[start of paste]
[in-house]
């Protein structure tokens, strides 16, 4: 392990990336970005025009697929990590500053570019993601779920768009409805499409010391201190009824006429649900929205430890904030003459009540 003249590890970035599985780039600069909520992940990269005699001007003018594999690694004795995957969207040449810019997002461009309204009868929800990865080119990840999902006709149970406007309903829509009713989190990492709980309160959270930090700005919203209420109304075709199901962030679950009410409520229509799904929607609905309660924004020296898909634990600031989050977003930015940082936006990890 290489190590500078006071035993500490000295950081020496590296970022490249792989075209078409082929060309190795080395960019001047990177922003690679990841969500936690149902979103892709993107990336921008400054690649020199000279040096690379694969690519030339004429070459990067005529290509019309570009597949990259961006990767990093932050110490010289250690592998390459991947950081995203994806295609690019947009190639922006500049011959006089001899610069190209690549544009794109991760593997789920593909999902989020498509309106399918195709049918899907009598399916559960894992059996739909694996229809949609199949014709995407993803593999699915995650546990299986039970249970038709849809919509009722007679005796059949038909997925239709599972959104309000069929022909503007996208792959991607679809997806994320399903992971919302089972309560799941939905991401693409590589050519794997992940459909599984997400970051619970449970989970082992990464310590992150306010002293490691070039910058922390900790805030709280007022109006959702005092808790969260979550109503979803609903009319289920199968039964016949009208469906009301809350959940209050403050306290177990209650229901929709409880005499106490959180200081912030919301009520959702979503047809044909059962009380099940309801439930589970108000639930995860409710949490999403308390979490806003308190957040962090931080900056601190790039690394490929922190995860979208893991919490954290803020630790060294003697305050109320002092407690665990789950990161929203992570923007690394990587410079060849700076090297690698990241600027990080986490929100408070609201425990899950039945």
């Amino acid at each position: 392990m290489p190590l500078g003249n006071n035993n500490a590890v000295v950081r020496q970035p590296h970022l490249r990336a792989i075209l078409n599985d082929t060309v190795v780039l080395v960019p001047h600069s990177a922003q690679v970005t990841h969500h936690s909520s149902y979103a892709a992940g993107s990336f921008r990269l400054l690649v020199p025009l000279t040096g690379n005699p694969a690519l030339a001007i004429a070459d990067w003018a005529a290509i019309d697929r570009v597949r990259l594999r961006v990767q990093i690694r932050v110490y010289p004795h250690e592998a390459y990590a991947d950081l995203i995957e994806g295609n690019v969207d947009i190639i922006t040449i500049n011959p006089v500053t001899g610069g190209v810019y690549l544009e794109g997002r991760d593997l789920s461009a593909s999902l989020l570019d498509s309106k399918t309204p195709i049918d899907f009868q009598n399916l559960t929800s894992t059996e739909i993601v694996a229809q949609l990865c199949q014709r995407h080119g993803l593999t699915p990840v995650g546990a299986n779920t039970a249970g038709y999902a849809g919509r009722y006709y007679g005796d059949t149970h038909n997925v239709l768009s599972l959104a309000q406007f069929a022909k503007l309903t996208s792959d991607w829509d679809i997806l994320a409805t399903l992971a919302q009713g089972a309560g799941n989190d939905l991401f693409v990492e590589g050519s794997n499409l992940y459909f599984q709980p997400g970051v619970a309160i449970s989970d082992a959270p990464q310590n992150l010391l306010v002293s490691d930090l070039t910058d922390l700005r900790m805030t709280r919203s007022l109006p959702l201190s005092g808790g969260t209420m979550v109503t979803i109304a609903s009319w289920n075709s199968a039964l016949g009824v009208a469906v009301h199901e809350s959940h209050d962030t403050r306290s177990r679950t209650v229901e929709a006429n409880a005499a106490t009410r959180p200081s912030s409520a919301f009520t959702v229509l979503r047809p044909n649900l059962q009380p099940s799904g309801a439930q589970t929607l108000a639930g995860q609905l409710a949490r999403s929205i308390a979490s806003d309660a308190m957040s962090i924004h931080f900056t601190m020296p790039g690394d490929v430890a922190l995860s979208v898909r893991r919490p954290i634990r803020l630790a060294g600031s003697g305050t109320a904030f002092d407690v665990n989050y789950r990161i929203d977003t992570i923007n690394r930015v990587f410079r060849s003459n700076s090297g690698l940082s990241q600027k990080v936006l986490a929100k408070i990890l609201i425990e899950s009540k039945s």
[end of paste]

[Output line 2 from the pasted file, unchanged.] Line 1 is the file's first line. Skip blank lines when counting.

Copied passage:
């Protein structure tokens, strides 16, 4: 392990990336970005025009697929990590500053570019993601779920768009409805499409010391201190009824006429649900929205430890904030003459009540 003249590890970035599985780039600069909520992940990269005699001007003018594999690694004795995957969207040449810019997002461009309204009868929800990865080119990840999902006709149970406007309903829509009713989190990492709980309160959270930090700005919203209420109304075709199901962030679950009410409520229509799904929607609905309660924004020296898909634990600031989050977003930015940082936006990890 290489190590500078006071035993500490000295950081020496590296970022490249792989075209078409082929060309190795080395960019001047990177922003690679990841969500936690149902979103892709993107990336921008400054690649020199000279040096690379694969690519030339004429070459990067005529290509019309570009597949990259961006990767990093932050110490010289250690592998390459991947950081995203994806295609690019947009190639922006500049011959006089001899610069190209690549544009794109991760593997789920593909999902989020498509309106399918195709049918899907009598399916559960894992059996739909694996229809949609199949014709995407993803593999699915995650546990299986039970249970038709849809919509009722007679005796059949038909997925239709599972959104309000069929022909503007996208792959991607679809997806994320399903992971919302089972309560799941939905991401693409590589050519794997992940459909599984997400970051619970449970989970082992990464310590992150306010002293490691070039910058922390900790805030709280007022109006959702005092808790969260979550109503979803609903009319289920199968039964016949009208469906009301809350959940209050403050306290177990209650229901929709409880005499106490959180200081912030919301009520959702979503047809044909059962009380099940309801439930589970108000639930995860409710949490999403308390979490806003308190957040962090931080900056601190790039690394490929922190995860979208893991919490954290803020630790060294003697305050109320002092407690665990789950990161929203992570923007690394990587410079060849700076090297690698990241600027990080986490929100408070609201425990899950039945």